Tip8: 2 line versus 4 line kites
- [found at this web site in their FAQ section]
What are the differences between a 2-line and a 4-line kite?
A 2-line kite has 2 control lines: left and right line. You pull on
the left line to turn the kite to the left and pull on the right line
to turn the kite to the right. That's all you can do with a 2-line
kite. If both lines are in a neutral position, the kite will
continue on its current flight path and fly to the edge of the wind
window (left, right, upward or downward edges).
A 4-line foil kite has 4 lines: 2 front lines or main lines and 2
back lines or brake lines. The 4 lines offer much more control of
the kite. With the use of a pair of 4 line handles, some 4 line
kites - especially soft foil kites - also allows you to turn the kite
to the left by pulling on the left handle and turn the kite to the
right by pulling on the right handle (similar to a 2 line kite). This
is actually the prefer way to turn the kite while kitesurfing as the
turn is smoother and the kite can generate continuous power while
turning. You can turn the kite faster by pulling on a brake line (the
2 front lines are called main lines; the 2 back lines are called
brake lines). You can turn the kite to the left by pulling on the
left brake line and turn the kite to the right by pulling on the
right brake line. Some 4-line kites can spin on the same spot if
you pull on one of the brake line while shortly after pulling on the
other main line. If both the handles are in a neutral position, the
kite will continue on its flight path and fly to the edge of the wind
window (depending on the bridle set up, some kites may not move
forward and just hovers at the same spot. To move it forward, just
pull slightly on both of the main lines). You can slow the kite down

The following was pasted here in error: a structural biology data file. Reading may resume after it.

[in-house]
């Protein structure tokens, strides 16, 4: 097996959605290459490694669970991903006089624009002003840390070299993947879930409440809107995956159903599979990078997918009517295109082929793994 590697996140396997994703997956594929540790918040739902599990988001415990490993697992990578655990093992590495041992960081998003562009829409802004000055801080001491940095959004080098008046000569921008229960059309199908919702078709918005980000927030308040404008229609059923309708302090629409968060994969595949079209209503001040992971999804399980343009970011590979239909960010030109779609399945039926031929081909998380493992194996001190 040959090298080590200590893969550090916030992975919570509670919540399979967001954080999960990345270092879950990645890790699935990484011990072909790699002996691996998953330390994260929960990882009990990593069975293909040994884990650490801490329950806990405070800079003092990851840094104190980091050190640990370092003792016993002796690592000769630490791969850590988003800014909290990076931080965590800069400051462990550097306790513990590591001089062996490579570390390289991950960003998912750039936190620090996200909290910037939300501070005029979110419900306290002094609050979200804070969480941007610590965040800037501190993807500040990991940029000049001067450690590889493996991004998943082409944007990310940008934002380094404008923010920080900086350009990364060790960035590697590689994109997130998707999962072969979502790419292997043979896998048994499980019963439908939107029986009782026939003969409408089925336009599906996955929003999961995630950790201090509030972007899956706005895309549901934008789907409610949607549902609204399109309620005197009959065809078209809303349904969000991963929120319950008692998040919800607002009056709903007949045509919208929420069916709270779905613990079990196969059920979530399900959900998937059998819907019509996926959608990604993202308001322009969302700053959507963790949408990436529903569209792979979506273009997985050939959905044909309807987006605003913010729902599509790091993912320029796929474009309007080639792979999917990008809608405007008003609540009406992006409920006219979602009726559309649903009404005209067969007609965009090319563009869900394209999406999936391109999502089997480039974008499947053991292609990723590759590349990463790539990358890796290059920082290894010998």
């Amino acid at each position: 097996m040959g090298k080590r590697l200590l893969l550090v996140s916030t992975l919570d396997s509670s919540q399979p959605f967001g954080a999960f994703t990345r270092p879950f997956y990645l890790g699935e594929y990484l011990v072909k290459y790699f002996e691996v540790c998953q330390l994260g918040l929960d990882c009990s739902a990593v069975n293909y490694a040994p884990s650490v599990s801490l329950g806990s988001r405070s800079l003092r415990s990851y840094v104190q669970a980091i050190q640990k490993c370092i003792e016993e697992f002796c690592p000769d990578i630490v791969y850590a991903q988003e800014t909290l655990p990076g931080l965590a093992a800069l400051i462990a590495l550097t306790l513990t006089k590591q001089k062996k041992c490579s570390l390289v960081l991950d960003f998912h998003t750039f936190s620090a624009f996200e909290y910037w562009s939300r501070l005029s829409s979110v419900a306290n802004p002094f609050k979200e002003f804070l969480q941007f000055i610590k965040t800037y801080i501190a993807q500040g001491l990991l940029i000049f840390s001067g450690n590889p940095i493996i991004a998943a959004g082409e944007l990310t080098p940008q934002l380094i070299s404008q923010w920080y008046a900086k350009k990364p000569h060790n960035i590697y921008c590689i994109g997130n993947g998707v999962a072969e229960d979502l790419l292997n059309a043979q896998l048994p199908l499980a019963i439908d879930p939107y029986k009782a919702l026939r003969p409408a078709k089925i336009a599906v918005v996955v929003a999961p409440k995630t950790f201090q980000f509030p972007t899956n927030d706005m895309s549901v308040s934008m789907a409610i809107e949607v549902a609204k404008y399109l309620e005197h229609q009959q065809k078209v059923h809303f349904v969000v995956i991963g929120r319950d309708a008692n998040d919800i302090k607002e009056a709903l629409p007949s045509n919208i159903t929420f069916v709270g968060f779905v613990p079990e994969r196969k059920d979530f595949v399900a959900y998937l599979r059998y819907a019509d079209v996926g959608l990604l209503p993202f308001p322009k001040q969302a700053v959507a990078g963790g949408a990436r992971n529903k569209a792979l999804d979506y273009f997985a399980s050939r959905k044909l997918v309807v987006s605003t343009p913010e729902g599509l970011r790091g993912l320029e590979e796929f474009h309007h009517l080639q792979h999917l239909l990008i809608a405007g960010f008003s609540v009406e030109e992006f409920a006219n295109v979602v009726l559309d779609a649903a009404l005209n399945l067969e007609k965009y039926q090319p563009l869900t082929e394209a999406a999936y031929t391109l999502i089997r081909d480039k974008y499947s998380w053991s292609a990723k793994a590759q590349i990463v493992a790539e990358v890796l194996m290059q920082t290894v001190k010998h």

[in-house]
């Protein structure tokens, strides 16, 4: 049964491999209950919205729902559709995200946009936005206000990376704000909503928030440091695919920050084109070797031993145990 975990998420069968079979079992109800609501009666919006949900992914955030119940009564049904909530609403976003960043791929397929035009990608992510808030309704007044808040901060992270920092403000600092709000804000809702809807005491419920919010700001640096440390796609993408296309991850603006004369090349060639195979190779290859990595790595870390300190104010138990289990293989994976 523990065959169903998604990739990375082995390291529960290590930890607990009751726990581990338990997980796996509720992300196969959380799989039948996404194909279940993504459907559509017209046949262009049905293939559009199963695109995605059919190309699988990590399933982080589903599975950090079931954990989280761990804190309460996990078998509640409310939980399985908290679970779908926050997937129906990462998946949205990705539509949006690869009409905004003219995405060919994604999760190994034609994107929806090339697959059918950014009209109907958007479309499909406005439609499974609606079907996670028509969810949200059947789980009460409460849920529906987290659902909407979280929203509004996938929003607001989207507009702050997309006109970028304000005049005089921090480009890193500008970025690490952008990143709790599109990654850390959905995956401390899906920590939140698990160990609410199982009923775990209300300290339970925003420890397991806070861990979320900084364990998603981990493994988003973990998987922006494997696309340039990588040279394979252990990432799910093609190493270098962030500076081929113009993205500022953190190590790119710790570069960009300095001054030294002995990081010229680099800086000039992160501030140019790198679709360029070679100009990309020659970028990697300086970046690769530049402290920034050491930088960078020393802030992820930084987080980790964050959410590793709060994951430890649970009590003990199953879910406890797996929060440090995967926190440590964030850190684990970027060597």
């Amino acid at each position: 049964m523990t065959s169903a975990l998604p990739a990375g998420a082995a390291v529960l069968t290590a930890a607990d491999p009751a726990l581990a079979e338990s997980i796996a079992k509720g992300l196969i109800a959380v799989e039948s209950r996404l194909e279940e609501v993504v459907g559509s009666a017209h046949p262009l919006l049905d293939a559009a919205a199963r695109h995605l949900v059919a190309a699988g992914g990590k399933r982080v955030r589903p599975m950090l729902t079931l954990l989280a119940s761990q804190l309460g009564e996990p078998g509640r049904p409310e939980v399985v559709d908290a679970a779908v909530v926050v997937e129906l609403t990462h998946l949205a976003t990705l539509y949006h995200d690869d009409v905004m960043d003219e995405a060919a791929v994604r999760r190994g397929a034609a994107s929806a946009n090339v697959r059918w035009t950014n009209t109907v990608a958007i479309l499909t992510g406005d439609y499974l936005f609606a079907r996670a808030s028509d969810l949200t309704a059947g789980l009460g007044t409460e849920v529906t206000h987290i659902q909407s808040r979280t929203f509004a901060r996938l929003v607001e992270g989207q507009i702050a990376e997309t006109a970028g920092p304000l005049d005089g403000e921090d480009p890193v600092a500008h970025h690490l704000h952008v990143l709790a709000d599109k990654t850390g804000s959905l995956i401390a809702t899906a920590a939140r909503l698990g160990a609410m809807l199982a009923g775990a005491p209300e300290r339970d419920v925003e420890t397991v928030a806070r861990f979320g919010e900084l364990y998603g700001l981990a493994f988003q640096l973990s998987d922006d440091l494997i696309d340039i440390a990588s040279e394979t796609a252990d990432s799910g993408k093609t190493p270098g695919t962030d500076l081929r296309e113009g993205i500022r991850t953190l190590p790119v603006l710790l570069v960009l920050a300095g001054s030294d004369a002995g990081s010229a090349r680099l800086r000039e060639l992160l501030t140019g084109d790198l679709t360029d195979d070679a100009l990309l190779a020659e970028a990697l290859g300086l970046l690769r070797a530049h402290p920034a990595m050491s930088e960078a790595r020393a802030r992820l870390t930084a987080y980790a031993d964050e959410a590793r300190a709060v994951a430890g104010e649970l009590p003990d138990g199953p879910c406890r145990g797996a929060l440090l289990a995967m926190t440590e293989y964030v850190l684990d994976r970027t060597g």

by pulling slightly on both of the brake lines; stop the kite by
pulling harder on both of the brakes lines; or make the kite moving
backward by pulling very hard on both of the brake lines. You can
depower the kite by pulling on both of the brake lines to slow it
Some 4 line kites such as the 4 line Wipika/Naish kite allows you to
depower the kite by changing the angle of attack (AOA) by pulling on
the front lines.
Some 3 line foil kite such as the Concept Air New Wave allows you to
change the shape of the kite (therefore changing the projected
surface) by pulling or releasing the back line.
Should I use a 2 line or a 4 line kite?
If you have already known how to fly a 2 line or 4 line kite, you can
select either a 2 line or a 4 line kite. If you have never flown a
kite before, use a 2 line kite. Once you become more efficient
controlling your 2 line kite, you definitely want to have at least
one 4 line kite in your kite bag.
Following are the advantages of 2 line and 4 line kites:
2 line kites:
Can be used with a 2 line reel bar to facilitate launching in a
Easier to control
Easier to change line length
Less expensive line set
4 line kites:
Easier to water relaunch (not applicable to the 4-line Naish/Wipika
Can depower the kite (this means larger wind range)
Can launch or land the kite almost anywhere in the wind window (not
applicable to the 4-line Naish/Wipika kites).
Can spin the kite easier to untwist the line
Can turn the kite faster (very good for keeping it out of the water)
Easier to recover from lulls
So the advantage of a 2-line system is its simplicity but it provides
less control of the kite. The advantage of a 4-line system is that
it provides more control of the kite (turn faster, go backward,
depower, stall, etc.) and makes relaunching the kite easier but more
complexity (line tangle, drag, etc.).
How do I depower a 2-line kite?
You cannot depower a 2-line kite; however, you can simulate
the "depowering" of a 2-line kite by letting it fly to the edge of
the forward wind window. So when you are overpowered, fight hard to
turn your board way upwind to slow it down. The kite will fly fast
to the edge of the forward wind window. Once it is there, the pull
of the kite will become more manageable.
You can also simulate the "depowering" of a 2-line kite by flying it
higher in the wind window; however, the kite tends to lift you up and
make it harder for you to control the board.